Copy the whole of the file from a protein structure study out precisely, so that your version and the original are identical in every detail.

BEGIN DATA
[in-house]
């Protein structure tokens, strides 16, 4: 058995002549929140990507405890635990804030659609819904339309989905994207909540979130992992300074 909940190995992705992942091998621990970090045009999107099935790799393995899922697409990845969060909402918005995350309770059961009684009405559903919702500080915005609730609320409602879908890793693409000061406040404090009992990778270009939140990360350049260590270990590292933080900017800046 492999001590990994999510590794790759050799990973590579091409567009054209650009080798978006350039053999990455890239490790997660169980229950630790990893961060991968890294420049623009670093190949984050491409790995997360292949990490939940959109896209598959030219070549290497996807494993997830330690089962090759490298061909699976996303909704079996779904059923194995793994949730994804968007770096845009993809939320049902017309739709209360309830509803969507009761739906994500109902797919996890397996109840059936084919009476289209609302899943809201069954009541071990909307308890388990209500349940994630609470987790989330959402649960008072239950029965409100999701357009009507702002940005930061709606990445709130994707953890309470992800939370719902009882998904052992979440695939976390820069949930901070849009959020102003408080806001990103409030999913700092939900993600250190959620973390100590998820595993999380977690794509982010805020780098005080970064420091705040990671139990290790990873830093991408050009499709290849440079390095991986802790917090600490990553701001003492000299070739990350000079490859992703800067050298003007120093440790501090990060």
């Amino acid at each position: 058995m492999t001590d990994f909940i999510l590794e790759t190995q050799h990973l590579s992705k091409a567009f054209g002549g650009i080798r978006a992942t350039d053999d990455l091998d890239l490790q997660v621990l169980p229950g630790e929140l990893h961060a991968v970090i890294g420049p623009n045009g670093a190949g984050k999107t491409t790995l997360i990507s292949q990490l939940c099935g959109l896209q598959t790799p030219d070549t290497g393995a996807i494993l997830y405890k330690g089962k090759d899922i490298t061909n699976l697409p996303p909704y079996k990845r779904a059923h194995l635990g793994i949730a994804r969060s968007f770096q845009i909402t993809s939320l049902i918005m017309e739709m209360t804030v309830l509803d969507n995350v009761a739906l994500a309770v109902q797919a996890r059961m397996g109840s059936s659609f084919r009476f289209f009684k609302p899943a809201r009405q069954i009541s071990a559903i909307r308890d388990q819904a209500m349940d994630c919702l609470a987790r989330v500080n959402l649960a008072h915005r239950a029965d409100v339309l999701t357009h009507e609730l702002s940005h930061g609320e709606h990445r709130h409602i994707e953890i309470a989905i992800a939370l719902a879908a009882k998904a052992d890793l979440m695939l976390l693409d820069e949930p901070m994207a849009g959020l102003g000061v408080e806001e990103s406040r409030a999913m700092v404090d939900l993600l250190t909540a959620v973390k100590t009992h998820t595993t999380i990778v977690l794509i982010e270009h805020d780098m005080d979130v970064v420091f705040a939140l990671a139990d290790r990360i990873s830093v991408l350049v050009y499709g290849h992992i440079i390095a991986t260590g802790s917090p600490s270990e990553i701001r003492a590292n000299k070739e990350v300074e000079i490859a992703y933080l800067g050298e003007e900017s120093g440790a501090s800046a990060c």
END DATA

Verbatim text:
[in-house]
């Protein structure tokens, strides 16, 4: 058995002549929140990507405890635990804030659609819904339309989905994207909540979130992992300074 909940190995992705992942091998621990970090045009999107099935790799393995899922697409990845969060909402918005995350309770059961009684009405559903919702500080915005609730609320409602879908890793693409000061406040404090009992990778270009939140990360350049260590270990590292933080900017800046 492999001590990994999510590794790759050799990973590579091409567009054209650009080798978006350039053999990455890239490790997660169980229950630790990893961060991968890294420049623009670093190949984050491409790995997360292949990490939940959109896209598959030219070549290497996807494993997830330690089962090759490298061909699976996303909704079996779904059923194995793994949730994804968007770096845009993809939320049902017309739709209360309830509803969507009761739906994500109902797919996890397996109840059936084919009476289209609302899943809201069954009541071990909307308890388990209500349940994630609470987790989330959402649960008072239950029965409100999701357009009507702002940005930061709606990445709130994707953890309470992800939370719902009882998904052992979440695939976390820069949930901070849009959020102003408080806001990103409030999913700092939900993600250190959620973390100590998820595993999380977690794509982010805020780098005080970064420091705040990671139990290790990873830093991408050009499709290849440079390095991986802790917090600490990553701001003492000299070739990350000079490859992703800067050298003007120093440790501090990060």
């Amino acid at each position: 058995m492999t001590d990994f909940i999510l590794e790759t190995q050799h990973l590579s992705k091409a567009f054209g002549g650009i080798r978006a992942t350039d053999d990455l091998d890239l490790q997660v621990l169980p229950g630790e929140l990893h961060a991968v970090i890294g420049p623009n045009g670093a190949g984050k999107t491409t790995l997360i990507s292949q990490l939940c099935g959109l896209q598959t790799p030219d070549t290497g393995a996807i494993l997830y405890k330690g089962k090759d899922i490298t061909n699976l697409p996303p909704y079996k990845r779904a059923h194995l635990g793994i949730a994804r969060s968007f770096q845009i909402t993809s939320l049902i918005m017309e739709m209360t804030v309830l509803d969507n995350v009761a739906l994500a309770v109902q797919a996890r059961m397996g109840s059936s659609f084919r009476f289209f009684k609302p899943a809201r009405q069954i009541s071990a559903i909307r308890d388990q819904a209500m349940d994630c919702l609470a987790r989330v500080n959402l649960a008072h915005r239950a029965d409100v339309l999701t357009h009507e609730l702002s940005h930061g609320e709606h990445r709130h409602i994707e953890i309470a989905i992800a939370l719902a879908a009882k998904a052992d890793l979440m695939l976390l693409d820069e949930p901070m994207a849009g959020l102003g000061v408080e806001e990103s406040r409030a999913m700092v404090d939900l993600l250190t909540a959620v973390k100590t009992h998820t595993t999380i990778v977690l794509i982010e270009h805020d780098m005080d979130v970064v420091f705040a939140l990671a139990d290790r990360i990873s830093v991408l350049v050009y499709g290849h992992i440079i390095a991986t260590g802790s917090p600490s270990e990553i701001r003492a590292n000299k070739e990350v300074e000079i490859a992703y933080l800067g050298e003007e900017s120093g440790a501090s800046a990060c």